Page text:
The front chainring does brush the plastic cover on the bottom of the motor. That cover protects the wiring to the motor and covers an empty cavity in the motor housing. It's not perfect, but there's no room, not even 1mm, to attempt to adjust. Doing so would result in an unworkable chainline for the belt.

    pics:
    2009 Trek Soho Belt, Luna Wolf pack, Tong Sheng TSDZ2 2009 Trek Soho Belt, Luna Wolf pack, Tong Sheng TSDZ2 2009 Trek Soho Belt, Luna Wolf pack, Tong Sheng TSDZ2 2009 Trek Soho Belt, Luna Wolf pack, Tong Sheng TSDZ2 2009 Trek Soho Belt, Luna Wolf pack, Tong Sheng TSDZ2

    #2
    Thanks much for this write-up - not much around here on/about that motor. Nice to hear that it can "tuck in" tight to hit a difficult belt line. Does the frame have a kickstand plate - if so, does the motor intrude in that space? Also, the motor have temperature sensing/protection by chance?

    Electric-assist commuter bikes are the nuts ...
    Last edited by ncrkd; 2 weeks ago.
    Intro: http://electricbike.com/forum/forum/...ntro#post17033
    First build, Priority Eight / BBSHD / Nexus IGH
    Second build, 2018 Crust Scapegoat, BBS02 or BBSHD, Rohloff IGH
    Third build, 2018 Crust Evasion step-thru, BBS02 or BBSHD, Shimano Alfine 8 IGH

    Comment


    • gadgeteb
      gadgeteb commented
      Editing a comment
      The motor is expected to brace the frame using the gap behind the bottom bracket where a center kickstand is often mounted. On my frame that spot did not allow for the bolts to align well enough to use the supplied motor mount/brace. I was able to make my own fitment for this so the motor is braced to the frame and will not rotate or move. Motor does not come with a temperature sensor. There is an open source firmware project on github that will use the throttle input to the motor controller to receive a temperature sensor signal allowing for thermal protection. And the interweb has instructions on how to add a temp sensor to the motor. I may go that way in future. So far my thermal protection device is to use my hand against the motor casing — very precise.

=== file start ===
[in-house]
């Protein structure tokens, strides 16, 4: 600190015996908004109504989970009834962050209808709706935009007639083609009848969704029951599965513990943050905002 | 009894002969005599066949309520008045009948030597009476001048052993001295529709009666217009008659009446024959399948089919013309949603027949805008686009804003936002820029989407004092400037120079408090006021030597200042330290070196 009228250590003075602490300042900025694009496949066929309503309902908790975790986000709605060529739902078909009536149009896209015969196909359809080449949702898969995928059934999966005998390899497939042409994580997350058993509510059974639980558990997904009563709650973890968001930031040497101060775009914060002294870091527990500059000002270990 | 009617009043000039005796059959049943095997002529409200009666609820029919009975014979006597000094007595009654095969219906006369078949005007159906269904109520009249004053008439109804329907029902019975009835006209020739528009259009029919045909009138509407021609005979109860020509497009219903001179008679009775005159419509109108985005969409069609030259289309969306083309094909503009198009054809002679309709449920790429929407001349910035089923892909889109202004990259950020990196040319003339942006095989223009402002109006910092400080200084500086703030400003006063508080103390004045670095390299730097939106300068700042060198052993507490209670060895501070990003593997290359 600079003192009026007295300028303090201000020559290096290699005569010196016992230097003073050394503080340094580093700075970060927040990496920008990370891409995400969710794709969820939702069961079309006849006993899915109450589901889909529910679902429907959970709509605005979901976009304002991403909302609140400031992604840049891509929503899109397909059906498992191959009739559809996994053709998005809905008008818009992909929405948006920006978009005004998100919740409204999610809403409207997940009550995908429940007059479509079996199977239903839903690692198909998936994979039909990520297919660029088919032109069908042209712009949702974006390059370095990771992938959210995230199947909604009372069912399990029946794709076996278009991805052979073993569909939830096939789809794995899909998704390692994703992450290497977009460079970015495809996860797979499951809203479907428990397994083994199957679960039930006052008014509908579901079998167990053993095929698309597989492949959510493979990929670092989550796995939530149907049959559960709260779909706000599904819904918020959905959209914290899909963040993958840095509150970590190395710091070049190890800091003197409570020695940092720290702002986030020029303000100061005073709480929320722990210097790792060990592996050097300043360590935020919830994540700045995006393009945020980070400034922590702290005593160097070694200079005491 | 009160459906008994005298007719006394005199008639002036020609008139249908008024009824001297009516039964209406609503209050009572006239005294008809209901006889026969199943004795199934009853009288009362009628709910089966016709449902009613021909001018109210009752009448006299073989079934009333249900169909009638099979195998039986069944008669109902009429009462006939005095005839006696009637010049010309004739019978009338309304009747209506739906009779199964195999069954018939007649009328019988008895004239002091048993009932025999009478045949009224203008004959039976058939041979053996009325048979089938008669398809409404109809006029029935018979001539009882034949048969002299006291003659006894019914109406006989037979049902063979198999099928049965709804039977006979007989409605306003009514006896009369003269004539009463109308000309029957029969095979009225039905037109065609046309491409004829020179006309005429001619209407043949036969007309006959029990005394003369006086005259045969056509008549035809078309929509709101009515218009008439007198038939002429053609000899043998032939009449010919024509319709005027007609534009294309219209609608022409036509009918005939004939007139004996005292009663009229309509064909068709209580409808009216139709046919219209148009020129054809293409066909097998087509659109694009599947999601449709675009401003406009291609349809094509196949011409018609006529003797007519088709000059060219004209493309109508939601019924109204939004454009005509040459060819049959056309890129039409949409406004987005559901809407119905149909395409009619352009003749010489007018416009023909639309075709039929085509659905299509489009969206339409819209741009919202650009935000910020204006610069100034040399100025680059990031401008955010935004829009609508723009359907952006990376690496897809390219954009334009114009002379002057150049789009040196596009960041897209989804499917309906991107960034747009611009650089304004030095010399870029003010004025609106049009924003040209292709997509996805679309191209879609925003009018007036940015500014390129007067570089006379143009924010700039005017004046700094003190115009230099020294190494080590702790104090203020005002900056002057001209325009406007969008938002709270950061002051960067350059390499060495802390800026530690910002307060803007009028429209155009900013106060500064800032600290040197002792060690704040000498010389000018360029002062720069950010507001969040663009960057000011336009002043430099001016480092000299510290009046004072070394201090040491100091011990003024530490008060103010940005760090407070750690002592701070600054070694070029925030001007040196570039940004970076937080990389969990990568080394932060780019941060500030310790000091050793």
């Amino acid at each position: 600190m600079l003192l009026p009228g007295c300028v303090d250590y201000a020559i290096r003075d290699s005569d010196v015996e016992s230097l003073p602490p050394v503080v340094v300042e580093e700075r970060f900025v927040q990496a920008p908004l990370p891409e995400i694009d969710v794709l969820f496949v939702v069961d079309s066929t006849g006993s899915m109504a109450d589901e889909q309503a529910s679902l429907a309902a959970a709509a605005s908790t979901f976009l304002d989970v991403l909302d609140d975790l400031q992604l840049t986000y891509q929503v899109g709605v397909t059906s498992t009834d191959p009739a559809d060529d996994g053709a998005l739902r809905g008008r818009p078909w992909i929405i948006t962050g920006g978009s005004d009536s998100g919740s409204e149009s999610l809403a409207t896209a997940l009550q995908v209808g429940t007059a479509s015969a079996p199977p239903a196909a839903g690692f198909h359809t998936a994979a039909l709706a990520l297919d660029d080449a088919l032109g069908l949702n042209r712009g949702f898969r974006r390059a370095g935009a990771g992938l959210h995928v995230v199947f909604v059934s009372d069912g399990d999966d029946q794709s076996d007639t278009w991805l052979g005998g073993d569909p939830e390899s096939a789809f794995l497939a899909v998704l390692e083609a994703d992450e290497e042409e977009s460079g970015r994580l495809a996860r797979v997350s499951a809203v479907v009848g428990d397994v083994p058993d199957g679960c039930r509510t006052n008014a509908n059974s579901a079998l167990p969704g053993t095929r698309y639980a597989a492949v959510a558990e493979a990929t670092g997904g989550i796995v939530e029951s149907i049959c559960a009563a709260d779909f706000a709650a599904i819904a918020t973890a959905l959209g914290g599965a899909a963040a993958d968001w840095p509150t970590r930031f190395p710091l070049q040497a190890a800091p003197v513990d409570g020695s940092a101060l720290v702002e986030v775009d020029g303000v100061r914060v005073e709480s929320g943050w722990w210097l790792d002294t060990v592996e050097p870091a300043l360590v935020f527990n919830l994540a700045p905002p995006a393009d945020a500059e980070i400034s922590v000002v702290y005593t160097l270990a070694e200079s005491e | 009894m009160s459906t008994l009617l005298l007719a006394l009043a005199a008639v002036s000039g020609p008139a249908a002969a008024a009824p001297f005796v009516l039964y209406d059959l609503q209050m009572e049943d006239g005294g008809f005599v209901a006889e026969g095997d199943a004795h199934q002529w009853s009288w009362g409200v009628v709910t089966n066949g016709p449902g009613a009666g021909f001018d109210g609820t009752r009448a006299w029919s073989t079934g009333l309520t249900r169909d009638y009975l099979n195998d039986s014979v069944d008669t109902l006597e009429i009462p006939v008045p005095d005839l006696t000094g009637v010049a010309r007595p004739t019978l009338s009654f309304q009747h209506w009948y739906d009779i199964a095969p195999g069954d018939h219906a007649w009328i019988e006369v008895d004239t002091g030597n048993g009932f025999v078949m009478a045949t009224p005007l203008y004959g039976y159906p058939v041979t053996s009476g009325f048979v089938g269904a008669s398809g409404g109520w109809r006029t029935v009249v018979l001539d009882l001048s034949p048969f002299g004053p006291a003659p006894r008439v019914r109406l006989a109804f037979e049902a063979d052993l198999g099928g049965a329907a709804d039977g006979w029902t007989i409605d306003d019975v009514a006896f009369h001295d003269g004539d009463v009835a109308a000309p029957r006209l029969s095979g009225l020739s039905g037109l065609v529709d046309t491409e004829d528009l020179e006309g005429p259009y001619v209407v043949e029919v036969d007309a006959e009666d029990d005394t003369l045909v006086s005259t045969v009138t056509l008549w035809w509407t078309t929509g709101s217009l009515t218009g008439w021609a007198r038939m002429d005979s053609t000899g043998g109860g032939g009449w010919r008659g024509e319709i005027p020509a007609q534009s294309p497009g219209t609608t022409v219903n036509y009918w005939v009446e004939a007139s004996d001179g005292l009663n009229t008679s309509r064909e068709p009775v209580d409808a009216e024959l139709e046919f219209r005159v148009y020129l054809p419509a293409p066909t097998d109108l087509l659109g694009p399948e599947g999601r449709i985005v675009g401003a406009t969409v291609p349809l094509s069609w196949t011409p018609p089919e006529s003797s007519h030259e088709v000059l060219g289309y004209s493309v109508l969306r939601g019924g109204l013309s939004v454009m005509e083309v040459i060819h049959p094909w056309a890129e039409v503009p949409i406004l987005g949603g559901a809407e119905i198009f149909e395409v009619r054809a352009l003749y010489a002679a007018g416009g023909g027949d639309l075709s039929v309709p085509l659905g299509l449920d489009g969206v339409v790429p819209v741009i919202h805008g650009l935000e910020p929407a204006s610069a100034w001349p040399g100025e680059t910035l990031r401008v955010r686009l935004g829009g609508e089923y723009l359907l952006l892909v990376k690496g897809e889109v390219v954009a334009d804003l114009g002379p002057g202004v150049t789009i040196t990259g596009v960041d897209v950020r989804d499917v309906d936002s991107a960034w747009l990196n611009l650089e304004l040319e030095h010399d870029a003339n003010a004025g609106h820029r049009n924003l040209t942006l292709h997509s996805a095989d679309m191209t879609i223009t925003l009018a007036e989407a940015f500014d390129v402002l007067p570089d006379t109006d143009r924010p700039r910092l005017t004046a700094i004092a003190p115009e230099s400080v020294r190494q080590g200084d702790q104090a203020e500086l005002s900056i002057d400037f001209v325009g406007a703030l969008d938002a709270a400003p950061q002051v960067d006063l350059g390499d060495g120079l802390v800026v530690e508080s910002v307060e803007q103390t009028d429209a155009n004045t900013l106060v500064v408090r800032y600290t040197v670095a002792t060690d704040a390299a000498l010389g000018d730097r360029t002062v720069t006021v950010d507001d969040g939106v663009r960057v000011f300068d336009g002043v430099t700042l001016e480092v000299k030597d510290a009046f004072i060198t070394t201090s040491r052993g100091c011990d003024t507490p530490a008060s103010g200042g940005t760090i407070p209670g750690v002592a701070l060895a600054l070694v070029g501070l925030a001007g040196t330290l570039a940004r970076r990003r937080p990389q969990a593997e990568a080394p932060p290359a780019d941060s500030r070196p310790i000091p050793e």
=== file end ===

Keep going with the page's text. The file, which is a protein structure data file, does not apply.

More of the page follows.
#3
    Wow, a mid-drive that can achieve a Shimano 8spd IGH belt line; with a huge front belt ring no less.

    How loud is that TSDZ2 mid-drive? Is it whisper quiet like a Bafang BBS02B?
    2018 Surly ECR 5spd IGH 29+: https://electricbike.com/forum/forum...id-drive-build
    2013 Niner Jet 9: https://electricbike.com/forum/forum...lectric-assist
    2016 Soma B-Side Belt Drive 3spd IGH: https://electricbike.com/forum/forum...v-custom-build

    Comment


    • gadgeteb
      gadgeteb commented
      Editing a comment
      This motor is not whisper quiet. I replaced the motor’s nylon gear with a brass gear. You can hear the motor at low speeds. When at cruising speed the wind noise will often drown out the motor sound. I do not find the noise loud. It’s a machine and you hear it.

    #4
    Hey, neat build, thanks for showing it off. That drive is TINY! It just disappears on your bike. I hadn't seen it on a bike yet, it's very stealthy.